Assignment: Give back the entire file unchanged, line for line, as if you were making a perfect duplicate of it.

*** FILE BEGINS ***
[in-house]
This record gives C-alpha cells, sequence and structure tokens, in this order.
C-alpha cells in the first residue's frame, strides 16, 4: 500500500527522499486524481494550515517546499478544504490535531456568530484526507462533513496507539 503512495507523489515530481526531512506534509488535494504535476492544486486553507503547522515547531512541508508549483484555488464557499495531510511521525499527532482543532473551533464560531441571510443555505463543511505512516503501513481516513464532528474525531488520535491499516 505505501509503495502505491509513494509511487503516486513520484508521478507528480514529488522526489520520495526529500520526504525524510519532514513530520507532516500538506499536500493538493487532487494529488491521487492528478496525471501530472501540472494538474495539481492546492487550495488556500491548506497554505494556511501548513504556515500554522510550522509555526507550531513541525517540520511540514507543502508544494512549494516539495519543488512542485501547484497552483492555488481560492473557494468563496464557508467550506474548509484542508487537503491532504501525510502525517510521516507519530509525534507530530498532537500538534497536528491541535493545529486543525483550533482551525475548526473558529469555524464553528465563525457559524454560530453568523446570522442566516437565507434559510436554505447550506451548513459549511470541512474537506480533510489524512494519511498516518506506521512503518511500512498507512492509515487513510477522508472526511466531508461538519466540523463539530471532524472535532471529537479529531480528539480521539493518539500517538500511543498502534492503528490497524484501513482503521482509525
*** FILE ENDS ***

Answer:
[in-house]
This record gives C-alpha cells, sequence and structure tokens, in this order.
C-alpha cells in the first residue's frame, strides 16, 4: 500500500527522499486524481494550515517546499478544504490535531456568530484526507462533513496507539 503512495507523489515530481526531512506534509488535494504535476492544486486553507503547522515547531512541508508549483484555488464557499495531510511521525499527532482543532473551533464560531441571510443555505463543511505512516503501513481516513464532528474525531488520535491499516 505505501509503495502505491509513494509511487503516486513520484508521478507528480514529488522526489520520495526529500520526504525524510519532514513530520507532516500538506499536500493538493487532487494529488491521487492528478496525471501530472501540472494538474495539481492546492487550495488556500491548506497554505494556511501548513504556515500554522510550522509555526507550531513541525517540520511540514507543502508544494512549494516539495519543488512542485501547484497552483492555488481560492473557494468563496464557508467550506474548509484542508487537503491532504501525510502525517510521516507519530509525534507530530498532537500538534497536528491541535493545529486543525483550533482551525475548526473558529469555524464553528465563525457559524454560530453568523446570522442566516437565507434559510436554505447550506451548513459549511470541512474537506480533510489524512494519511498516518506506521512503518511500512498507512492509515487513510477522508472526511466531508461538519466540523463539530471532524472535532471529537479529531480528539480521539493518539500517538500511543498502534492503528490497524484501513482503521482509525